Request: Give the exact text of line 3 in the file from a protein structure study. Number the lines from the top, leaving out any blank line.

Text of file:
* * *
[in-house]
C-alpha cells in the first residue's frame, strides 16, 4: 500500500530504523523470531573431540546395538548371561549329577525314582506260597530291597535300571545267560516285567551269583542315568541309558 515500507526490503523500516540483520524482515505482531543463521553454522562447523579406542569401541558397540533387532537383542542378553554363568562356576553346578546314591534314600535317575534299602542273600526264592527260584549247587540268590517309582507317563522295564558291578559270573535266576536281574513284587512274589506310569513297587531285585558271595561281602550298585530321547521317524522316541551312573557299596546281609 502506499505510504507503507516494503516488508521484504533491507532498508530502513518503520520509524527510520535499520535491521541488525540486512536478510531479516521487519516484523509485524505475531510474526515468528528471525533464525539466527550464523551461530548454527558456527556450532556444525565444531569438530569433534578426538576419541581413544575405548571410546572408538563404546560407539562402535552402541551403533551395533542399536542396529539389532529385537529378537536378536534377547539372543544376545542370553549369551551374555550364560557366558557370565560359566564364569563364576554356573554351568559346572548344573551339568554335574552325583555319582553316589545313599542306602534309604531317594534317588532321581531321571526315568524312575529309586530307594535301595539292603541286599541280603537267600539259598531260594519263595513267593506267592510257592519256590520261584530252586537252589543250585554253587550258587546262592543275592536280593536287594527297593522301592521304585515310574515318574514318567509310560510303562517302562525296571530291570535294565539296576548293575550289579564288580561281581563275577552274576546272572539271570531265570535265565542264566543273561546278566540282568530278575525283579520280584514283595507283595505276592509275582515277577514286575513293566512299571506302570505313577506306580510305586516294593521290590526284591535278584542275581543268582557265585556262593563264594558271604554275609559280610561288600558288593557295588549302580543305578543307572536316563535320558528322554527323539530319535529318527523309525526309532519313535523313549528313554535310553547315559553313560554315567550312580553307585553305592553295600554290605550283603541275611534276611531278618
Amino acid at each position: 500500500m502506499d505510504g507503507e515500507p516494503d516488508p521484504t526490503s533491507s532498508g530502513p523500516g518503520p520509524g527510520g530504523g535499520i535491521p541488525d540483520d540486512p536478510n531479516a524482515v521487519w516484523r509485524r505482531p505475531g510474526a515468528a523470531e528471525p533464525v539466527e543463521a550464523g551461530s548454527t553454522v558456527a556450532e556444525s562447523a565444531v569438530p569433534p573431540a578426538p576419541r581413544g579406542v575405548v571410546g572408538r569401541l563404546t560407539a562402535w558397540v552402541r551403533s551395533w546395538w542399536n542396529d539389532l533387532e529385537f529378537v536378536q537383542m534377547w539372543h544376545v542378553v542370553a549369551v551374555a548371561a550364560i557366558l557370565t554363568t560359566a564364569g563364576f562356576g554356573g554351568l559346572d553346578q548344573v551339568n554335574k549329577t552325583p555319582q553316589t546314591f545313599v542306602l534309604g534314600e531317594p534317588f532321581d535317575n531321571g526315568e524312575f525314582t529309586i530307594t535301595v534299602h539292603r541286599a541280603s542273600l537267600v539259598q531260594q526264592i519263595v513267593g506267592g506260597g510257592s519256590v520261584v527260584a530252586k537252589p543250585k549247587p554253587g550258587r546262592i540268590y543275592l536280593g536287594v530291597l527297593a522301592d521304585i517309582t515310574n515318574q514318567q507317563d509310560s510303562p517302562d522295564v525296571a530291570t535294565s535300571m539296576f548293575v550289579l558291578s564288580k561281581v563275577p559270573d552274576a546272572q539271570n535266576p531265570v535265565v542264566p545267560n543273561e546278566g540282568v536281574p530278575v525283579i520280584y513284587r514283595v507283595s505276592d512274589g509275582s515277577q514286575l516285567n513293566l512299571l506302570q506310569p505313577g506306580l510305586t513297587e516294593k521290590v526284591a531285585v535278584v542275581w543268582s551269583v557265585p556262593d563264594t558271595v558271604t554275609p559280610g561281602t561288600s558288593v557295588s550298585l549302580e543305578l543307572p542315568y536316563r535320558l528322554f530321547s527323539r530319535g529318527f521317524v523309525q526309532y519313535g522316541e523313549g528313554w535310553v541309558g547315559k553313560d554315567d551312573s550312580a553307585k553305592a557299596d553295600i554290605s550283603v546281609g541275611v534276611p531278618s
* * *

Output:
Amino acid at each position: 500500500m502506499d505510504g507503507e515500507p516494503d516488508p521484504t526490503s533491507s532498508g530502513p523500516g518503520p520509524g527510520g530504523g535499520i535491521p541488525d540483520d540486512p536478510n531479516a524482515v521487519w516484523r509485524r505482531p505475531g510474526a515468528a523470531e528471525p533464525v539466527e543463521a550464523g551461530s548454527t553454522v558456527a556450532e556444525s562447523a565444531v569438530p569433534p573431540a578426538p576419541r581413544g579406542v575405548v571410546g572408538r569401541l563404546t560407539a562402535w558397540v552402541r551403533s551395533w546395538w542399536n542396529d539389532l533387532e529385537f529378537v536378536q537383542m534377547w539372543h544376545v542378553v542370553a549369551v551374555a548371561a550364560i557366558l557370565t554363568t560359566a564364569g563364576f562356576g554356573g554351568l559346572d553346578q548344573v551339568n554335574k549329577t552325583p555319582q553316589t546314591f545313599v542306602l534309604g534314600e531317594p534317588f532321581d535317575n531321571g526315568e524312575f525314582t529309586i530307594t535301595v534299602h539292603r541286599a541280603s542273600l537267600v539259598q531260594q526264592i519263595v513267593g506267592g506260597g510257592s519256590v520261584v527260584a530252586k537252589p543250585k549247587p554253587g550258587r546262592i540268590y543275592l536280593g536287594v530291597l527297593a522301592d521304585i517309582t515310574n515318574q514318567q507317563d509310560s510303562p517302562d522295564v525296571a530291570t535294565s535300571m539296576f548293575v550289579l558291578s564288580k561281581v563275577p559270573d552274576a546272572q539271570n535266576p531265570v535265565v542264566p545267560n543273561e546278566g540282568v536281574p530278575v525283579i520280584y513284587r514283595v507283595s505276592d512274589g509275582s515277577q514286575l516285567n513293566l512299571l506302570q506310569p505313577g506306580l510305586t513297587e516294593k521290590v526284591a531285585v535278584v542275581w543268582s551269583v557265585p556262593d563264594t558271595v558271604t554275609p559280610g561281602t561288600s558288593v557295588s550298585l549302580e543305578l543307572p542315568y536316563r535320558l528322554f530321547s527323539r530319535g529318527f521317524v523309525q526309532y519313535g522316541e523313549g528313554w535310553v541309558g547315559k553313560d554315567d551312573s550312580a553307585k553305592a557299596d553295600i554290605s550283603v546281609g541275611v534276611p531278618s